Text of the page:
AIDS scientist fined for corruption


A former top government AIDS research scientist has been been fined $12,000, put on three years' probation and ordered to serve 1,750 hours of unpaid community service on corruption charges tied to his work as an AIDS researcher at the National Institutes of Health.

Sayed Zaki Salahuddin, 49, tearfully apologized to Judge John R. Hargrove at sentencing yesterday in U.S. District Court in Baltimore and assured him that such conduct "will never happen again."

Salahuddin, world renowned for his research into acquired immune deficiency syndrome, pleaded guilty last month to accepting $12,000 worth of illegal gratuities from Pan Data Systems Inc., a Bethesda supply firm that his wife, Firoza, founded. He also pleaded guilty to a conflict-of-interest count for buying goods and services from that company while he worked at the National Cancer Institute at NIH.

Assistant U.S. Attorney Dale P. Kelberman said the illegal-gratuities charge was the more serious one. The conflict-of-interest statute, which was rewritten by Congress last year, rarely is used in government prosecutions and also rarely results in incarceration, Kelberman said.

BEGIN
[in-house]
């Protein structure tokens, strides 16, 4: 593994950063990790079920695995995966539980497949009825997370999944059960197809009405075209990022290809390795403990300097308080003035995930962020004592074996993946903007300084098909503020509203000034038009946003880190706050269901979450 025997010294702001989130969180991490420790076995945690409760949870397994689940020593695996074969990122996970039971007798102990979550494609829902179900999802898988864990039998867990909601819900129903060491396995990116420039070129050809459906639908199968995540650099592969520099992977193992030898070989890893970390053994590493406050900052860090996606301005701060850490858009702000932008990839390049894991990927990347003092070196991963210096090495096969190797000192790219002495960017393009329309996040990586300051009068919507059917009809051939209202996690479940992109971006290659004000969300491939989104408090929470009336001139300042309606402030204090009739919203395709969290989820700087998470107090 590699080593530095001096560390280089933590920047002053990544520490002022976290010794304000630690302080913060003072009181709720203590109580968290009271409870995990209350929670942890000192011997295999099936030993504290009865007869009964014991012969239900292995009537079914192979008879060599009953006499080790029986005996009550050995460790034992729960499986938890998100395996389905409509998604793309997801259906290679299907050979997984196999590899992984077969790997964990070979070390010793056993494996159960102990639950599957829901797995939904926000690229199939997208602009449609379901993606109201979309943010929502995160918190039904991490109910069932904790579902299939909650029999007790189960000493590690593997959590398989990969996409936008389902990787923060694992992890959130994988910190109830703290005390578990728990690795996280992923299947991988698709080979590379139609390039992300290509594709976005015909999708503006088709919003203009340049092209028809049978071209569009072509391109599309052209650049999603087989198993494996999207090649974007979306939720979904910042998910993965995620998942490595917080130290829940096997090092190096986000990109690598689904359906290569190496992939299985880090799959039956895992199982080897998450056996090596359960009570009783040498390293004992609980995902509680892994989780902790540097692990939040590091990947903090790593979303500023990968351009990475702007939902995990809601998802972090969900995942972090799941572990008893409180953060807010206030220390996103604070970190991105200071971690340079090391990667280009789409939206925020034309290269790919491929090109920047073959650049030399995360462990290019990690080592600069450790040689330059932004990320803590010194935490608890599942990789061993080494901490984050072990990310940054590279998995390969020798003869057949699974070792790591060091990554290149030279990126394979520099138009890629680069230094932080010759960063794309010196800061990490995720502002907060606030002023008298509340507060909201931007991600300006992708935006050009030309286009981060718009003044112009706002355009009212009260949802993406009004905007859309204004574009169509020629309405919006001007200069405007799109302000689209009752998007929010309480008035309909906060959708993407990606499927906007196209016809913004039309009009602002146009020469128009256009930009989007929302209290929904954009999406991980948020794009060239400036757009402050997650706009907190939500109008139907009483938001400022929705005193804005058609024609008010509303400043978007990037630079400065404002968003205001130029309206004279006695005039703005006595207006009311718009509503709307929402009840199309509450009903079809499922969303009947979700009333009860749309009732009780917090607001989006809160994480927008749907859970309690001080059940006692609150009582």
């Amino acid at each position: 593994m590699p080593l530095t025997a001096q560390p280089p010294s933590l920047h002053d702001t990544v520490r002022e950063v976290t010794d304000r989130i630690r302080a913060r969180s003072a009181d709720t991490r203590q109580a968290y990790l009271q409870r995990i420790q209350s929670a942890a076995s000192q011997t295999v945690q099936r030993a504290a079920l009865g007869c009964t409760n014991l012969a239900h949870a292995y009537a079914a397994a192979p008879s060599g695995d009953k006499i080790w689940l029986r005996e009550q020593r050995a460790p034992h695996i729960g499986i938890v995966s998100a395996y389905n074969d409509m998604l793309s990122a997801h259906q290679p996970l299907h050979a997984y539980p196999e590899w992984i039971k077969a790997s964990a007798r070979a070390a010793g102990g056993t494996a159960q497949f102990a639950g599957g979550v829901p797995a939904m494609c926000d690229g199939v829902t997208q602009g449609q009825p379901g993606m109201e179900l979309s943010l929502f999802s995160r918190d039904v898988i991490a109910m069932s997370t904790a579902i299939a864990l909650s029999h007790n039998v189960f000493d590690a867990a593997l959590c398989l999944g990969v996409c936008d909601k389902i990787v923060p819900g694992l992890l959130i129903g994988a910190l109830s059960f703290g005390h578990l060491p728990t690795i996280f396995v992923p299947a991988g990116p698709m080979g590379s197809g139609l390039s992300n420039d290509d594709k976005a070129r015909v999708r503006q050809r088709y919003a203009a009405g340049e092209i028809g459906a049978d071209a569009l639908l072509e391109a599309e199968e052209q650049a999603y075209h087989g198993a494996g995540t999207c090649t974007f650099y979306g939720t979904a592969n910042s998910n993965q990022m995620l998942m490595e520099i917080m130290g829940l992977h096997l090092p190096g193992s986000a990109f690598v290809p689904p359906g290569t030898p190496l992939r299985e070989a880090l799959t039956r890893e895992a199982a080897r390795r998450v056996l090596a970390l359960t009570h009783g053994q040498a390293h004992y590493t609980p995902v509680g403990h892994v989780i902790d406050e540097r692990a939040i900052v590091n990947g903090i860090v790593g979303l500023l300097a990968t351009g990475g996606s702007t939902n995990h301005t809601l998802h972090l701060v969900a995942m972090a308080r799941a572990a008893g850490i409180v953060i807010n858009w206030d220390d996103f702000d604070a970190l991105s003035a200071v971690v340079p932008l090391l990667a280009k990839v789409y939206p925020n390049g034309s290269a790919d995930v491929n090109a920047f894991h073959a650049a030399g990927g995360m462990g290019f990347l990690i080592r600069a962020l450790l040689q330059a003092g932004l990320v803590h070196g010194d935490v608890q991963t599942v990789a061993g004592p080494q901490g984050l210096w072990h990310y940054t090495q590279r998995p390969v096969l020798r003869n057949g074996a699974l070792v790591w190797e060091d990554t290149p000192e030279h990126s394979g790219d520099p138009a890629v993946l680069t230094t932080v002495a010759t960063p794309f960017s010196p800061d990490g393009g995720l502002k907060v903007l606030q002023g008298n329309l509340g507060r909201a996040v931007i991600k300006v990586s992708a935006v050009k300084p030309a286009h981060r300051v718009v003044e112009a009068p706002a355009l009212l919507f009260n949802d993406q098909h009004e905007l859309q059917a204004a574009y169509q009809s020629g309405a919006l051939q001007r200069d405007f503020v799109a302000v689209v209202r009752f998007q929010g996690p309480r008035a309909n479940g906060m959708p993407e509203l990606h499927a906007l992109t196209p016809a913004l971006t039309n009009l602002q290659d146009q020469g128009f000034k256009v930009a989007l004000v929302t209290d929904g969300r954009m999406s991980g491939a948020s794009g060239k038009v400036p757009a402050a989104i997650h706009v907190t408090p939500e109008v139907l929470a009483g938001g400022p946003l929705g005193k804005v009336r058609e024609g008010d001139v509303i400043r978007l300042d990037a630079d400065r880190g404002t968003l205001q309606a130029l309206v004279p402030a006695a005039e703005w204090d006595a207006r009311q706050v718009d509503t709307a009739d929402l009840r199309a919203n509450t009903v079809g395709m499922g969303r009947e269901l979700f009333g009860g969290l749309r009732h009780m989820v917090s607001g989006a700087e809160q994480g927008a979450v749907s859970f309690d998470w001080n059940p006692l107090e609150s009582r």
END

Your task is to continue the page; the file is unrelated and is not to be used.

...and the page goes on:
But the prosecutor said Salahuddin's fine "and the fact that he was prosecuted at all for the conflict of interest sends a message to others [government workers] that their dealings with outside agencies have to be scrupulous and above board."

Defense attorney Seymour Glanzer said Salahuddin now is working as a professor of research medicine at the University of Southern California at Los Angeles, even though he has no doctorate, and is directing research on chronic fatigue syndrome at a center in Pasadena, Calif.

Hargrove said he intended to put Salahuddin's talent to work for society rather than to send him to jail "because your scientific contributions far outweigh any [prison] sentence I could give you."

Salahuddin resigned from the National Cancer Institute last spring in the wake of the federal investigation that led to the criminal charges.

He had worked since 1982 in the tumor cell biology laboratory of noted AIDS researcher Dr. Robert C. Gallo and was one of the NIH scientists credited with discovering the cause of AIDS in 1984.

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